Saturday, May 4, 2013


Finding Oneself in the Future
Scavenging the Sci-Fi Landscape

The new Tom Cruise vehicle Oblivion (written and directed by Joseph Kosinski from his "unpublished" graphic novel* and whose previous film was Tron: Legacy) is a science fiction tale that borrows very liberally from the last 30 years of movie sci-fi to the point where you swear you've seen the movie before.  

You have, but which one depends on the reel of the film you're watching.  

The year is 2077.** Earth has just survived a long, devastating war with an alien race that, in its final act to "poison the well" destroyed Earth's moon, creating dire ecological conditions for the planet, wiping out civilization and leaving its coasts under hundreds of feet of silt from tsunamis and tidal devastation.  Folks have moved to the moon Titan, off the rings of Saturn, the last remaining humans being Jack Harper (Cruise) and Vicca (Andrea Riseborough), a mated team of tech-mechanic and monitor whose job it is to keep the giant moisture evaporators running Titanville or wherever and keep them up and running from complications, both natural and unnatural.  The natural being wear and tear and the unnatural the last vestiges of the die-hard combatants—Scavengers—who are still trying to tear apart the fragile mining of Earth's resources to defeat the human race.  Jack monkey-wrenches and Vicca runs data, all under the watchful work-schedule of Sally (Melissa Leo) who oversees their efforts from a large rectangular control station in orbit around Earth, called the Tet.***

So far, so hum-drum.  Yes, there's a lot of background that Cruise has to spew  in the first ten minutes, but basically he's playing another working class stiff doing a dirty job in the future.

Jack and Vicca are a happy-in-love working team, awaiting the day when they can get off this rock and join civilization on Titan.  Jack, bothered by dreams of the observation deck on the Empire State Building and a smiling beauty (Olga Kurylenko) in the New York crowd, gets in his dragonfly of a jetcraft, repairing busted defender drones, and keeping a wary eye on "scav's."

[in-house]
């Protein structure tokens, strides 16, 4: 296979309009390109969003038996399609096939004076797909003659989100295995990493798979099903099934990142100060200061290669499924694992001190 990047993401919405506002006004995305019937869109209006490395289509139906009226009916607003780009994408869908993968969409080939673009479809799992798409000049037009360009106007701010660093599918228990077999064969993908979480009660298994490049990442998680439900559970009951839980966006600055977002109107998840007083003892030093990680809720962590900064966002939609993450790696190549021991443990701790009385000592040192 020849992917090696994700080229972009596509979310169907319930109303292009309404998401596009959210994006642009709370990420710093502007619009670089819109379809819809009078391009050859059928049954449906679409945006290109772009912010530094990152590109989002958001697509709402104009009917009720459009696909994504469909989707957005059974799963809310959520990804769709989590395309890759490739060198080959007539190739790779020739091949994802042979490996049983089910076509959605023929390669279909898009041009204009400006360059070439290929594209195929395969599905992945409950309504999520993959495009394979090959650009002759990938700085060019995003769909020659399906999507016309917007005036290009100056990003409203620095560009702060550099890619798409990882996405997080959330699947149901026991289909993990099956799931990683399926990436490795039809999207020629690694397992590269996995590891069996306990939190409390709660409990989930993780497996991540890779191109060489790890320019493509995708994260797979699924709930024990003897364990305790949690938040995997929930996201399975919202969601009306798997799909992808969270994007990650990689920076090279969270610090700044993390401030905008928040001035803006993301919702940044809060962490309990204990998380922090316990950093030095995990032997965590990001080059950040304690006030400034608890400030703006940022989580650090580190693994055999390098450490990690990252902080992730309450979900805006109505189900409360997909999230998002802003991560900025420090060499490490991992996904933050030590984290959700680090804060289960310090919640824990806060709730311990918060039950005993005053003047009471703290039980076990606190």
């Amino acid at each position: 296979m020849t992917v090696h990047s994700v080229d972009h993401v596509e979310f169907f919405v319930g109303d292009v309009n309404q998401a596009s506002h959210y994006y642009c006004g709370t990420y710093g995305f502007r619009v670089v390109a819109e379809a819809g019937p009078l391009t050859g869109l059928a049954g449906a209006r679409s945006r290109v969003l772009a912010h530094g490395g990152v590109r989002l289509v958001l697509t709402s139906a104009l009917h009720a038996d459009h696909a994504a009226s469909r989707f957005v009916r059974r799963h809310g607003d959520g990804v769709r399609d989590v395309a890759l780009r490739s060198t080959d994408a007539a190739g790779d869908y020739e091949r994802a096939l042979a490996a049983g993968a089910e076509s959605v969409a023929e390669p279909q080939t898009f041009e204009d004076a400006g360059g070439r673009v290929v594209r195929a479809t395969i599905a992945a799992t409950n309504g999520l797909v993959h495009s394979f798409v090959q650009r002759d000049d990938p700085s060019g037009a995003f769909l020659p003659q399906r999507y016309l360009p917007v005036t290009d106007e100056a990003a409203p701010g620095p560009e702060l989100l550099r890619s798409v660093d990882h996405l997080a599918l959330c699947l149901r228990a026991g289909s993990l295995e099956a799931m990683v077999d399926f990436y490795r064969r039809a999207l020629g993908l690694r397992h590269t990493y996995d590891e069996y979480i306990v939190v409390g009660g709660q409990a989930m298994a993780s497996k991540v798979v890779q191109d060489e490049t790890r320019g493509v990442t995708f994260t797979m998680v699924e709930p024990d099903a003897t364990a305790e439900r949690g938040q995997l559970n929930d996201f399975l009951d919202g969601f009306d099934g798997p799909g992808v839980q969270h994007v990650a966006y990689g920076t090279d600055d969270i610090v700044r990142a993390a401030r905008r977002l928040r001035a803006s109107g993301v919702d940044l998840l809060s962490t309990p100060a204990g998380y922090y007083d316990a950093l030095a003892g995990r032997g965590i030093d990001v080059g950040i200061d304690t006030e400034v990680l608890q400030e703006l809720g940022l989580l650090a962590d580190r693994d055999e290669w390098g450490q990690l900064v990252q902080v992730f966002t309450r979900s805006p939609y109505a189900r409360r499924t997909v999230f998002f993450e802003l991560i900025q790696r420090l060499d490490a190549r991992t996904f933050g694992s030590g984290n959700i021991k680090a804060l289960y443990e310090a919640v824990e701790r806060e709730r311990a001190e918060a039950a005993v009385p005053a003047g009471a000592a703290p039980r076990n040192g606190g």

Cruise's futuristic mechanic keeps an eye on those moisture-vaporators
That's just the set-up.  Things, as they are wont to do, "get complicated" and to say how would start a cascading spoiler effect that will ruin the movie.  I can't even talk about influences without giving away key pieces of information that will kill the "reveals" (even if one does see some of this stuff coming from light-years away), so let's just say that you'll spend the same amount of time playing "name that reference" in post-screening mode, as you do actually watching the movie.  (Would one call that deja-viewing?  And shouldn't a science fiction movie be looking forward, rather than backwards?****

One key sequence echoes Planet of the Apes. Jack's patrol sector is the former northeast coast of the U.S. (and we get a respectful nod at the decimated Statue of Liberty), but only that section, as there's a radioactive "border" he can't cross.  He is told at one point to go explore beyond his limitations and into the radiation zone if he wants answers.  One could easily hear Dr. Zaius echo the words "You won't like what you find..." in the background. This leads to the biggest revelation of the film, but, instead opf answers, it just leads to more questions, which the film goes into warp-drive trying to explain, not very successfully, as plot-holes and logic disconnects begin to eat away at the movie like nano-viruses.

And science-fiction movies usually have a message for us livers-in-the-now, either cautionary or revelatory.  Oblivion fails there by having as its message that we are replaceable cogs in the wheel of society's meat-grinder.  That message was delivered by Fritz Lang's Metropolis way back in the silent era of movies in 1927.  Here we are in the 21st Century (when we should all be wearing jet-packs) and that's all we get...besides the obligatory shoot-outs and chase sequences?  If there's a message there it's along the lines of "Take out the recycling."

Oblivion is a re-treaded Rental made up of spare parts.

*—"well, then, it doesn't really count, does it?"—

** The film is extraordinarily exposition-heavy in the beginning in a long narration spoken by Cruise.  So much so, that one wonders why they didn't just make a movie of the events spoken of in the exposition.  The reason why makes up the plot of the movie and reveals the Cruise character to be the most unreliable of narrators.

*** Amusingly, the first sign we get of the orbiting Tet is a glimpse of it, traversing the globe on the new logo for Universal Studios at the film's beginning.

**** And, appropriately, into the future.  One of the previews preceding Oblivion is for Elysium, the new film by District 9's Neil Blomkamp, where the 1%ers have moved to an idyllic space station, while the rest including cyborg-ish freedom fighter Matt Damon robo-cops attitude against the machinery of the uber-klass.  The two movies could be book-ends for each other.  Think of the double-bill (and the headline): "Oblivion /Elysium/ Expatriatic/ Tedium"

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